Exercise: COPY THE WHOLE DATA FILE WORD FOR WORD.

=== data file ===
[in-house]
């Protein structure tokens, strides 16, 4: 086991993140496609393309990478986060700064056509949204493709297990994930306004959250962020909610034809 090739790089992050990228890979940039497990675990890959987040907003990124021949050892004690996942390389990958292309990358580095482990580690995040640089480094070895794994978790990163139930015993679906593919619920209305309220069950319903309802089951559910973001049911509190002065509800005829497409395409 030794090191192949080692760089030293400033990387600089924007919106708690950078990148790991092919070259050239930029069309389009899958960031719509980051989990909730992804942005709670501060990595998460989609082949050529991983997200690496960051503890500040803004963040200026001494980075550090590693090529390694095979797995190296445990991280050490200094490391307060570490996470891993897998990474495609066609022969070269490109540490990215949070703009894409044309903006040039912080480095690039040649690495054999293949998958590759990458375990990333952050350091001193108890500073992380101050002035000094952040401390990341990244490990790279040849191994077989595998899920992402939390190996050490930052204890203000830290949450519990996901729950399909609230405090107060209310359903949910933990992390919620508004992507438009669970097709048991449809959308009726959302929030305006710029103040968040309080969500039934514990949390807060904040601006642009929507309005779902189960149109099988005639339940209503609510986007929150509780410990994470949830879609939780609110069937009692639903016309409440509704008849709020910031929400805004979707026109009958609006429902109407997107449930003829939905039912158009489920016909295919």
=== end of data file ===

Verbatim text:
[in-house]
């Protein structure tokens, strides 16, 4: 086991993140496609393309990478986060700064056509949204493709297990994930306004959250962020909610034809 090739790089992050990228890979940039497990675990890959987040907003990124021949050892004690996942390389990958292309990358580095482990580690995040640089480094070895794994978790990163139930015993679906593919619920209305309220069950319903309802089951559910973001049911509190002065509800005829497409395409 030794090191192949080692760089030293400033990387600089924007919106708690950078990148790991092919070259050239930029069309389009899958960031719509980051989990909730992804942005709670501060990595998460989609082949050529991983997200690496960051503890500040803004963040200026001494980075550090590693090529390694095979797995190296445990991280050490200094490391307060570490996470891993897998990474495609066609022969070269490109540490990215949070703009894409044309903006040039912080480095690039040649690495054999293949998958590759990458375990990333952050350091001193108890500073992380101050002035000094952040401390990341990244490990790279040849191994077989595998899920992402939390190996050490930052204890203000830290949450519990996901729950399909609230405090107060209310359903949910933990992390919620508004992507438009669970097709048991449809959308009726959302929030305006710029103040968040309080969500039934514990949390807060904040601006642009929507309005779902189960149109099988005639339940209503609510986007929150509780410990994470949830879609939780609110069937009692639903016309409440509704008849709020910031929400805004979707026109009958609006429902109407997107449930003829939905039912158009489920016909295919």